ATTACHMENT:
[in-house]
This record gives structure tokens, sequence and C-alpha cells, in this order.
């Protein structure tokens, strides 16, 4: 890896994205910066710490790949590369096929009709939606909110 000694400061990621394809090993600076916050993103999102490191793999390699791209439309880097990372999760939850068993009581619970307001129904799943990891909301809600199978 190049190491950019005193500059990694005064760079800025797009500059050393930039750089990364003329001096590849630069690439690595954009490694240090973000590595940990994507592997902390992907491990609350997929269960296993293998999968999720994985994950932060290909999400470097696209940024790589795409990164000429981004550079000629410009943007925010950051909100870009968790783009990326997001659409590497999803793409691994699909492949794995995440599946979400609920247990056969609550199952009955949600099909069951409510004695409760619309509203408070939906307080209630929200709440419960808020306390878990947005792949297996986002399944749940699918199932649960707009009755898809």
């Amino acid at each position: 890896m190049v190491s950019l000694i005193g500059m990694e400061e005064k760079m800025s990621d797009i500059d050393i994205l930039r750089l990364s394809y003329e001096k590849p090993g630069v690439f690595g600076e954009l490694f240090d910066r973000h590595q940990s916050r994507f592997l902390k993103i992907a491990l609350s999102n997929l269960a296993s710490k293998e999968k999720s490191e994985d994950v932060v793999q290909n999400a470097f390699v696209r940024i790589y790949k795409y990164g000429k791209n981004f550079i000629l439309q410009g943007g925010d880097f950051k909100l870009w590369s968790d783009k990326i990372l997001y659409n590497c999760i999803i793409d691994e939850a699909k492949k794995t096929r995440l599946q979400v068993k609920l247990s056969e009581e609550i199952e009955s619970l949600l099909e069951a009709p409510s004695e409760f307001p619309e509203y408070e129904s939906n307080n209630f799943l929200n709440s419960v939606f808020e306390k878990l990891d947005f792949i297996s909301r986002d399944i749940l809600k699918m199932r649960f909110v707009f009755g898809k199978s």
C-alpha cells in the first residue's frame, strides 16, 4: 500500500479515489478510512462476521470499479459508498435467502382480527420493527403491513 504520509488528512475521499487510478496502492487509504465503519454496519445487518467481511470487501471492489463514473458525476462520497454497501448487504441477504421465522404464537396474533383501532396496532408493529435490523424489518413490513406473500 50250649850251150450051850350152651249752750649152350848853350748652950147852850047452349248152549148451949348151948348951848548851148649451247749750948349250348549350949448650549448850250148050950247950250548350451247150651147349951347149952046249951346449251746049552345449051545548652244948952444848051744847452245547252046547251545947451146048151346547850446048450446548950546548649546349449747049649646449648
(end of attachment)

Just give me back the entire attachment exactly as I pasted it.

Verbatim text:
[in-house]
This record gives structure tokens, sequence and C-alpha cells, in this order.
């Protein structure tokens, strides 16, 4: 890896994205910066710490790949590369096929009709939606909110 000694400061990621394809090993600076916050993103999102490191793999390699791209439309880097990372999760939850068993009581619970307001129904799943990891909301809600199978 190049190491950019005193500059990694005064760079800025797009500059050393930039750089990364003329001096590849630069690439690595954009490694240090973000590595940990994507592997902390992907491990609350997929269960296993293998999968999720994985994950932060290909999400470097696209940024790589795409990164000429981004550079000629410009943007925010950051909100870009968790783009990326997001659409590497999803793409691994699909492949794995995440599946979400609920247990056969609550199952009955949600099909069951409510004695409760619309509203408070939906307080209630929200709440419960808020306390878990947005792949297996986002399944749940699918199932649960707009009755898809």
């Amino acid at each position: 890896m190049v190491s950019l000694i005193g500059m990694e400061e005064k760079m800025s990621d797009i500059d050393i994205l930039r750089l990364s394809y003329e001096k590849p090993g630069v690439f690595g600076e954009l490694f240090d910066r973000h590595q940990s916050r994507f592997l902390k993103i992907a491990l609350s999102n997929l269960a296993s710490k293998e999968k999720s490191e994985d994950v932060v793999q290909n999400a470097f390699v696209r940024i790589y790949k795409y990164g000429k791209n981004f550079i000629l439309q410009g943007g925010d880097f950051k909100l870009w590369s968790d783009k990326i990372l997001y659409n590497c999760i999803i793409d691994e939850a699909k492949k794995t096929r995440l599946q979400v068993k609920l247990s056969e009581e609550i199952e009955s619970l949600l099909e069951a009709p409510s004695e409760f307001p619309e509203y408070e129904s939906n307080n209630f799943l929200n709440s419960v939606f808020e306390k878990l990891d947005f792949i297996s909301r986002d399944i749940l809600k699918m199932r649960f909110v707009f009755g898809k199978s």
C-alpha cells in the first residue's frame, strides 16, 4: 500500500479515489478510512462476521470499479459508498435467502382480527420493527403491513 504520509488528512475521499487510478496502492487509504465503519454496519445487518467481511470487501471492489463514473458525476462520497454497501448487504441477504421465522404464537396474533383501532396496532408493529435490523424489518413490513406473500 50250649850251150450051850350152651249752750649152350848853350748652950147852850047452349248152549148451949348151948348951848548851148649451247749750948349250348549350949448650549448850250148050950247950250548350451247150651147349951347149952046249951346449251746049552345449051545548652244948952444848051744847452245547252046547251545947451146048151346547850446048450446548950546548649546349449747049649646449648